This preview shows page 1. Sign up to view the full content.
Unformatted text preview: three days later it falls to $1
and stays at that price (or thereabouts) for
Back in Chapter 1 you encountered a wellknown principle in economics: There is no
such thing as a free lunch. Applied to stocks
and bonds (or any investment), it means that
you never get something for nothing. In short,
higher returns come with higher risks and
lower returns come with lower risks. Treasury
bonds, for example, will often pay (relatively)
low returns because they are so safe (risk-free).
448 Chapter 16 Stocks and Bonds 16 (428-459) EMC Chap 16 11/18/05 9:34 AM Page 449 What Would Life Be Like
Without Financial Markets?
In Section 1, you learned that the purpose
of a financial market (such as the stock or
bond market) is to channel money from
some people to others. Now you have a better idea of how this process happens. People
with saved funds might buy stock in a company that wants the money to buy a piece of
machinery or a new plant. Similarly, people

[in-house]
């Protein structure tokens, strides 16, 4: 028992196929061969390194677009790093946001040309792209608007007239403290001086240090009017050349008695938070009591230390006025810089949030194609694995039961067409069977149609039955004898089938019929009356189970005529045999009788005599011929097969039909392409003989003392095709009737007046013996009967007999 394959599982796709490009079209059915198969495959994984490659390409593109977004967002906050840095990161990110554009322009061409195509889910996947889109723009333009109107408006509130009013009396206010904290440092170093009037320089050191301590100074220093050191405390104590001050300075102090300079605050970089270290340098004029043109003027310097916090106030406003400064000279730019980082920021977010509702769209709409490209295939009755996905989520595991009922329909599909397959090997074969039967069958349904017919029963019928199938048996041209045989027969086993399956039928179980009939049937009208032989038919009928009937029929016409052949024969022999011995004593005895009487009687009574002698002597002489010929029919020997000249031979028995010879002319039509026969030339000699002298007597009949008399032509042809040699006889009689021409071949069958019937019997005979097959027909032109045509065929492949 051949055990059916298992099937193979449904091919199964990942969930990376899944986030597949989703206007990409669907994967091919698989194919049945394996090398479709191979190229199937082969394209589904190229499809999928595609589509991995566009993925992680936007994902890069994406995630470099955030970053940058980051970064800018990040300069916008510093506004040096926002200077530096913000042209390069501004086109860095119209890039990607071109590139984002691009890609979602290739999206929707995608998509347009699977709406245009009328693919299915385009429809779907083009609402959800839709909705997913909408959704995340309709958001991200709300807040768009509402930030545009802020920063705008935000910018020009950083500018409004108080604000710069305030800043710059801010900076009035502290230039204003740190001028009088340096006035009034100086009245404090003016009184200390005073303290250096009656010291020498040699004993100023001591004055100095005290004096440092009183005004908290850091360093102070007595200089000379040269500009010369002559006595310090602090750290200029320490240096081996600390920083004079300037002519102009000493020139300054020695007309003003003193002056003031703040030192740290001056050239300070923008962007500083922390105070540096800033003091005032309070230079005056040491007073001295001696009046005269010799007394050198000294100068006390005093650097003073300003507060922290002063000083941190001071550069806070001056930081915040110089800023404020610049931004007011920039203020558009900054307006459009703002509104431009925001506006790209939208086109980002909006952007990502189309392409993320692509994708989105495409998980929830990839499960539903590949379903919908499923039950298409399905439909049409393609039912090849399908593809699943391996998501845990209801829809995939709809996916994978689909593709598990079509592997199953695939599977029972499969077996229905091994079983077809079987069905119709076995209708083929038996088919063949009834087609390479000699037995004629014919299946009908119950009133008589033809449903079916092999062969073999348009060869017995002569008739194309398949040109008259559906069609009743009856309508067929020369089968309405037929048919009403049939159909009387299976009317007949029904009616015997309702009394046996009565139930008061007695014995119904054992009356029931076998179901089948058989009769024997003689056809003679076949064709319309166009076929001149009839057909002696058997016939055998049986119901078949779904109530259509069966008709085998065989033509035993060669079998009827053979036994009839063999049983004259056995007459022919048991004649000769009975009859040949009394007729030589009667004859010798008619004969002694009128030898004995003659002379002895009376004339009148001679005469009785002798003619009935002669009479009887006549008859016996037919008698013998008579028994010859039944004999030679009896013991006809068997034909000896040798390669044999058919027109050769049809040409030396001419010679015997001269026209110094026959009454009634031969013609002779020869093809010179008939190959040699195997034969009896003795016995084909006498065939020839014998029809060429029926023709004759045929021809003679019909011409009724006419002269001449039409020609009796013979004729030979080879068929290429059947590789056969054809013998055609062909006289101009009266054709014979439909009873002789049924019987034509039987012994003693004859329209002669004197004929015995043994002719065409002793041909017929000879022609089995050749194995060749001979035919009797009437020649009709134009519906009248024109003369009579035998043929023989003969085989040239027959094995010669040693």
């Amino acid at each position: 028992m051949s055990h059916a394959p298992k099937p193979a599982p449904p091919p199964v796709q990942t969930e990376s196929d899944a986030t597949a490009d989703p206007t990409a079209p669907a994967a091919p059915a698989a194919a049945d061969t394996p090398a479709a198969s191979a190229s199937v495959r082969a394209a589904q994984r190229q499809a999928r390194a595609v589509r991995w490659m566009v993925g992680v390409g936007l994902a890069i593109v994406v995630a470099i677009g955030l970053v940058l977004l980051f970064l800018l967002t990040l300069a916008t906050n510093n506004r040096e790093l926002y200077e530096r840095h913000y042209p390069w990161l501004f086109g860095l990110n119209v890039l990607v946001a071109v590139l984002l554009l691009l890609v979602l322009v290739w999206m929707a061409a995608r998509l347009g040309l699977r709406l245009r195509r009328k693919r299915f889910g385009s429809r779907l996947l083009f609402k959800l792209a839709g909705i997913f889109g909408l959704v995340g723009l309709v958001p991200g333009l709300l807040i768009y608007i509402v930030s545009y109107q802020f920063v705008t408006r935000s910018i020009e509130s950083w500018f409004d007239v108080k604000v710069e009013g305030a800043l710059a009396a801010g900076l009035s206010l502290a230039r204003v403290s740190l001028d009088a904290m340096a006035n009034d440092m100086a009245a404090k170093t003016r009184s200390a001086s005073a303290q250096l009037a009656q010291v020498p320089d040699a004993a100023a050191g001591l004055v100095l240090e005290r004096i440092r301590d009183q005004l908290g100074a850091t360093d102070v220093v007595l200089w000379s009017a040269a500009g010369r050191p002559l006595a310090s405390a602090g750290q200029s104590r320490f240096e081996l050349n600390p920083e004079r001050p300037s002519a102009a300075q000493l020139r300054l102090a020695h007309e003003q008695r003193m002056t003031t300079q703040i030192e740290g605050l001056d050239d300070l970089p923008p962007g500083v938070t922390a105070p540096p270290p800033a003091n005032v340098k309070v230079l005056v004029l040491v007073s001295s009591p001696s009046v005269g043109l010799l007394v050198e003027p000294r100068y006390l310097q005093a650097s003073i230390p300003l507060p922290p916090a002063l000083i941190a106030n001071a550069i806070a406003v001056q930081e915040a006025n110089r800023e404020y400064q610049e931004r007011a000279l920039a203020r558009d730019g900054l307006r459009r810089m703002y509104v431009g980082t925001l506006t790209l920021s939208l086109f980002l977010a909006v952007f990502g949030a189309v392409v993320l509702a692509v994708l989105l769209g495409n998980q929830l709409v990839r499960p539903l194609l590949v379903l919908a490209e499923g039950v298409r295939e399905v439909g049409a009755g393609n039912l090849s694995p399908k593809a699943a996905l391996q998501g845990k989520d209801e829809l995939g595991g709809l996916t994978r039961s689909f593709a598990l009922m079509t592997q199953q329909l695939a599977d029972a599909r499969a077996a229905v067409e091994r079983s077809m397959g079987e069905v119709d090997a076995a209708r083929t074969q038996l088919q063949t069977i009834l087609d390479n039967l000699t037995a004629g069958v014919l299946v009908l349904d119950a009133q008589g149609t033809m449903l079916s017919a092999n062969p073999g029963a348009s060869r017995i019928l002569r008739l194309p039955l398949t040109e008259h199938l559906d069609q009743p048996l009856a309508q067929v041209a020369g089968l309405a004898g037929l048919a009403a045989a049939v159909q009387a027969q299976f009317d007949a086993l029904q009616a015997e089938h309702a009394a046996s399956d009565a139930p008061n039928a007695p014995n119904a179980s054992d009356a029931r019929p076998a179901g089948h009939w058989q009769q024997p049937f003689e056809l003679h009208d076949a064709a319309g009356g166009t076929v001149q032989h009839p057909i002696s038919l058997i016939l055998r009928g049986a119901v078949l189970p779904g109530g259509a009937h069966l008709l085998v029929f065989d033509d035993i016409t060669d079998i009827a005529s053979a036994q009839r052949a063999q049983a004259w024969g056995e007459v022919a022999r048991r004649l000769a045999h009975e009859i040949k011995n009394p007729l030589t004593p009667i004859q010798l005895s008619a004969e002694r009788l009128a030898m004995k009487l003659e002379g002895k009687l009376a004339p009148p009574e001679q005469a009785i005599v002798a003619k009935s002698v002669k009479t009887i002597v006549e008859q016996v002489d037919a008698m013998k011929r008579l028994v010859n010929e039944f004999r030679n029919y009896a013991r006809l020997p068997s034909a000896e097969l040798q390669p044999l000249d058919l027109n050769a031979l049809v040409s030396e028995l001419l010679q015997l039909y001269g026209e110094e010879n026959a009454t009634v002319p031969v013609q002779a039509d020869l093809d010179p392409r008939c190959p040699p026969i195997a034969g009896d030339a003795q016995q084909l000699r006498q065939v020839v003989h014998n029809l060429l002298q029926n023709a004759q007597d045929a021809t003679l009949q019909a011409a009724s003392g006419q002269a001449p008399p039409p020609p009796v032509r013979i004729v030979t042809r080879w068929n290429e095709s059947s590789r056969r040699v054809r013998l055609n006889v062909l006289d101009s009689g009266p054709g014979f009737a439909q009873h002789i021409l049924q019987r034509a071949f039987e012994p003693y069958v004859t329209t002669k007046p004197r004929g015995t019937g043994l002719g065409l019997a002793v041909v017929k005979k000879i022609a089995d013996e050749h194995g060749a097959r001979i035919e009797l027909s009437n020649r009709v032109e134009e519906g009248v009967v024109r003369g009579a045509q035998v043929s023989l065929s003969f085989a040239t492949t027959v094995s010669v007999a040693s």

with saved funds might buy bonds (and
therefore lend money) from a company that
wants to borrow the money to buy a piece of
machinery or a new plant.
To see just how important financial
markets are, imagine a world without
them. Suppose that in this world you are a
person with a great idea for a new product.
The only problem is that it is almost
impossible for you to save enough money
(on your current salary) to develop, produce, and sell the new product. In a world
without financial markets, you have
nowhere to turn. You can’t issue stock in
your new company because no stock market provides a place of trade. You can’t borrow the funds because no bond market
provides a place of exchange. So, your good
idea is never acted upon. Society never gets
the new product.
In a world of financial markets, though,
the people with the good ideas can be
matched up with the people who saved Defining Terms
a face value of a bond
b. coupon rate of a bond
c. yield Review Facts and
2. a. Is an issuer of a bond
a lender or borrowe...
View Full Document
This document was uploaded on 01/16/2014.
- Winter '14